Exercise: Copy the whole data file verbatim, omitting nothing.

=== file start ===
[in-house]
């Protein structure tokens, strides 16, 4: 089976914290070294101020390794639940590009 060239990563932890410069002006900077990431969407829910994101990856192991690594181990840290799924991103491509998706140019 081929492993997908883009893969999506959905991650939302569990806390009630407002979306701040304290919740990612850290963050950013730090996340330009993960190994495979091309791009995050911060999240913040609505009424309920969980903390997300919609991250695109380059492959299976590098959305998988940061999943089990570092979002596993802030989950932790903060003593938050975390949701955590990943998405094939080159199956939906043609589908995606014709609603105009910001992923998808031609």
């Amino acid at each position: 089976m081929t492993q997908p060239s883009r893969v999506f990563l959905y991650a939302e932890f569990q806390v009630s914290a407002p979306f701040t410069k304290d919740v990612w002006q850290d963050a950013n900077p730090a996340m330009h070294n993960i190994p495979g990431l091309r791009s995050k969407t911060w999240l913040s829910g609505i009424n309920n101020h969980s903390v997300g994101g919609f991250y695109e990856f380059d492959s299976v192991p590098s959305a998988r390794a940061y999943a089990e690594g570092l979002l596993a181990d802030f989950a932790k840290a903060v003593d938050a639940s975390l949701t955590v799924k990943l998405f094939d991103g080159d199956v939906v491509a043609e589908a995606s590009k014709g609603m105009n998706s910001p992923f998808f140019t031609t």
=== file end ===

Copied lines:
[in-house]
């Protein structure tokens, strides 16, 4: 089976914290070294101020390794639940590009 060239990563932890410069002006900077990431969407829910994101990856192991690594181990840290799924991103491509998706140019 081929492993997908883009893969999506959905991650939302569990806390009630407002979306701040304290919740990612850290963050950013730090996340330009993960190994495979091309791009995050911060999240913040609505009424309920969980903390997300919609991250695109380059492959299976590098959305998988940061999943089990570092979002596993802030989950932790903060003593938050975390949701955590990943998405094939080159199956939906043609589908995606014709609603105009910001992923998808031609």
């Amino acid at each position: 089976m081929t492993q997908p060239s883009r893969v999506f990563l959905y991650a939302e932890f569990q806390v009630s914290a407002p979306f701040t410069k304290d919740v990612w002006q850290d963050a950013n900077p730090a996340m330009h070294n993960i190994p495979g990431l091309r791009s995050k969407t911060w999240l913040s829910g609505i009424n309920n101020h969980s903390v997300g994101g919609f991250y695109e990856f380059d492959s299976v192991p590098s959305a998988r390794a940061y999943a089990e690594g570092l979002l596993a181990d802030f989950a932790k840290a903060v003593d938050a639940s975390l949701t955590v799924k990943l998405f094939d991103g080159d199956v939906v491509a043609e589908a995606s590009k014709g609603m105009n998706s910001p992923f998808f140019t031609t």